It is against this background that a new report by two premier think tanks — the Carnegie Endowment and the Stimson Center — must be considered. “A Normal Nuclear Pakistan,” released last week, reads like an endorsement of Pakistan’s position and an apology for its army nurturing anti-India terrorists. Incidentally, the report prefers the word “extremists.”

    Equally importantly, the report hyphenates India and Pakistan, a tendency declared outdated and pointless some time ago that should no longer find favor anymore with people in the know. But it does. The report hyphenates India and Pakistan to such an extent, it seems aimed more at making Indian entry into the NSG tougher while it pushes Pakistan’s case.

    It begins by plaintively asking: “Will Pakistan be forever penalized because of the illicit activities of A.Q. Khan and his proliferation network? Will Pakistan remain outside the nonproliferation ‘mainstream’ despite its concerted efforts to quash the Tehrik-e-Taliban (TTP) Pakistan and other extremist groups, because it is viewed as an accomplice to still others that carry out acts of violence against India – acts that could escalate to the use of nuclear weapons?”

    The short answer should be “yes,” unless Pakistan firmly shuts down its terrorist enterprise.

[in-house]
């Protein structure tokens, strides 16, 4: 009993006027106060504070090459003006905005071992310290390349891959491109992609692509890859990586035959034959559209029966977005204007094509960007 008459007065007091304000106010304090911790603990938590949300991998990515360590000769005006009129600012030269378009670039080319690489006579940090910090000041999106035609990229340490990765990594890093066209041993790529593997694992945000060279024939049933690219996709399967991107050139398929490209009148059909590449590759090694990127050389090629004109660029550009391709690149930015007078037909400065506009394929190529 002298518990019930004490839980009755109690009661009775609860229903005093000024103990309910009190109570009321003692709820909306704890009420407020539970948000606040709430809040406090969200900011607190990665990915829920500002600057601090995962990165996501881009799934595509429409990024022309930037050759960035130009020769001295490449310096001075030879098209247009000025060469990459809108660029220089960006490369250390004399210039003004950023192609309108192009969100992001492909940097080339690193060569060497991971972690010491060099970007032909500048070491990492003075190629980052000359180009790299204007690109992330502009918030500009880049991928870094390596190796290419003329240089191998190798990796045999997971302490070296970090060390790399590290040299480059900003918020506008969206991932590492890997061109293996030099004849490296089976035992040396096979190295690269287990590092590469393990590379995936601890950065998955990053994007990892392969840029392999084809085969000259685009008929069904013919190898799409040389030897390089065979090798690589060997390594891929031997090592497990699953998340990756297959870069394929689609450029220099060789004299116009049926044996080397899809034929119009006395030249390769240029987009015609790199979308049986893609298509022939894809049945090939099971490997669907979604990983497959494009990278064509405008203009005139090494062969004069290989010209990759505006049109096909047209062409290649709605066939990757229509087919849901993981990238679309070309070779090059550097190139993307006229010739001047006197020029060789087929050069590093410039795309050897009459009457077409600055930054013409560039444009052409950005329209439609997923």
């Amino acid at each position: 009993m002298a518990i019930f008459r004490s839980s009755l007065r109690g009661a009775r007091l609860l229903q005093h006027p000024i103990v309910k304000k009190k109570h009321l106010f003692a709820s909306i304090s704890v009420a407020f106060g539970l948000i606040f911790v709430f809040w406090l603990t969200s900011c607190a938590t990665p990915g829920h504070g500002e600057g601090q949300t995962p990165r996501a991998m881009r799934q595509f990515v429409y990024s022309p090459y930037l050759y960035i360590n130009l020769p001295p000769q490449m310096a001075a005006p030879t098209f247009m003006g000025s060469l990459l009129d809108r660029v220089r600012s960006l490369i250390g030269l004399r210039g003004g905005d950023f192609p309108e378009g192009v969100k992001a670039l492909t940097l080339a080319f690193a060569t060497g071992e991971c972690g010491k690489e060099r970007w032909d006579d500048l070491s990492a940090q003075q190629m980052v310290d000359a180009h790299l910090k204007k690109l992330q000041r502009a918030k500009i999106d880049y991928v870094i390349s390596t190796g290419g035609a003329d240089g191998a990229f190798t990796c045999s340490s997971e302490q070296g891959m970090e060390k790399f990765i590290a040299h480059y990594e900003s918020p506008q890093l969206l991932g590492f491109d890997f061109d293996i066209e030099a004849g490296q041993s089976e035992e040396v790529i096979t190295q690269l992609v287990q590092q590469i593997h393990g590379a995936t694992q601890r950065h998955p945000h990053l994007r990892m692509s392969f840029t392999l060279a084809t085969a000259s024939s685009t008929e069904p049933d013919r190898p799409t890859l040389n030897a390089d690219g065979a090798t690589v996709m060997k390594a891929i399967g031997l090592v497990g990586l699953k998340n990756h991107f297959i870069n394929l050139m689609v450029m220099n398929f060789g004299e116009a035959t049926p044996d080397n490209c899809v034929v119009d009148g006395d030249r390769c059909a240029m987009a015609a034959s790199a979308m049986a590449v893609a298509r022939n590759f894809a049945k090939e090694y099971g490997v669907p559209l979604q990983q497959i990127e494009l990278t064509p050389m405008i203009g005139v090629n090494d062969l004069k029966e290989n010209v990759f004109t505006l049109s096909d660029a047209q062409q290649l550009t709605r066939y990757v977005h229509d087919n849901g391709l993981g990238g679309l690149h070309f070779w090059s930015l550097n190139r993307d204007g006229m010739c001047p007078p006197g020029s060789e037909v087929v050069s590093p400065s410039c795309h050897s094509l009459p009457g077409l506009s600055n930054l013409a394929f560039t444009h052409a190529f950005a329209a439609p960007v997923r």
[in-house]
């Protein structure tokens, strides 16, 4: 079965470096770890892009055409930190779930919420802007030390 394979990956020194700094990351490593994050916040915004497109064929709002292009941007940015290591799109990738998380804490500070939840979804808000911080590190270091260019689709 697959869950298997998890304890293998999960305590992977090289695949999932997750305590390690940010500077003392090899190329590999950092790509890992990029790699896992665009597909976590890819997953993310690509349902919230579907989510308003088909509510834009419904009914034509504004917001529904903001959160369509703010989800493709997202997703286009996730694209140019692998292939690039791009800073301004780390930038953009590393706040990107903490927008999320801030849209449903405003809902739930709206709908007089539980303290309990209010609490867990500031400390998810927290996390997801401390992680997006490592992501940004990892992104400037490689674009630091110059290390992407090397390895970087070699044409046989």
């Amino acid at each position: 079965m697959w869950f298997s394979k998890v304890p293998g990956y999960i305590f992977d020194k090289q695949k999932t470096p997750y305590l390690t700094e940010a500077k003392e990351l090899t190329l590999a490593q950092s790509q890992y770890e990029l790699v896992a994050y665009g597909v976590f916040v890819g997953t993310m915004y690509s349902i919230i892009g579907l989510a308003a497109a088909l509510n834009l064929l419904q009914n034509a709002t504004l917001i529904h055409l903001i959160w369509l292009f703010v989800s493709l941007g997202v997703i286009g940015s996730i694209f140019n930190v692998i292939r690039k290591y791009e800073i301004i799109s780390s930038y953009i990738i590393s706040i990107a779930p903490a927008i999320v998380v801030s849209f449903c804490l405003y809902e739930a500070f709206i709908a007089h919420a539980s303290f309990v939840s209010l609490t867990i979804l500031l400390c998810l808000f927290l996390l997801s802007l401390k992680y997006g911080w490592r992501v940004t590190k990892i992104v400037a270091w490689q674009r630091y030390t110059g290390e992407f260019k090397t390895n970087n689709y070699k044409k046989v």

The report then asks: “Or can Pakistan break from its past, change negative perceptions and become a “normal” nuclear state – or at least as “normal as India…?”

    The short answer should be “no,” unless it abandons its revisionist stance and proves it over years.

    But the report’s authors, Michael Krepon and Toby Dalton, take a journey of justification on Pakistan’s behalf, treating the terrorism it sponsors with half-shut eyes. They almost give the Pakistani army a free pass for sending jihadis into India, and appear to treat the venture as hearsay. Their narrow focus on Pakistan and how it can enter the nuclear mainstream to the exclusion of the wider problem of state sponsorship of terrorism is problematic.

    The authors don’t ask that all terrorist groups be dismantled, leading one to presume that they agree with the Pakistani view that terrorists (LeT and others) attacking India will somehow have the good sense not to steal the country’s nuclear secrets.

    They seem to approve Pakistan’s position that the TTP must be curbed first because it acts against the state and is more likely to endanger the country’s expanding nuclear arsenal. Yet, they write that a battle could be triggered by an attack by groups such as the LeT, without demanding action against it.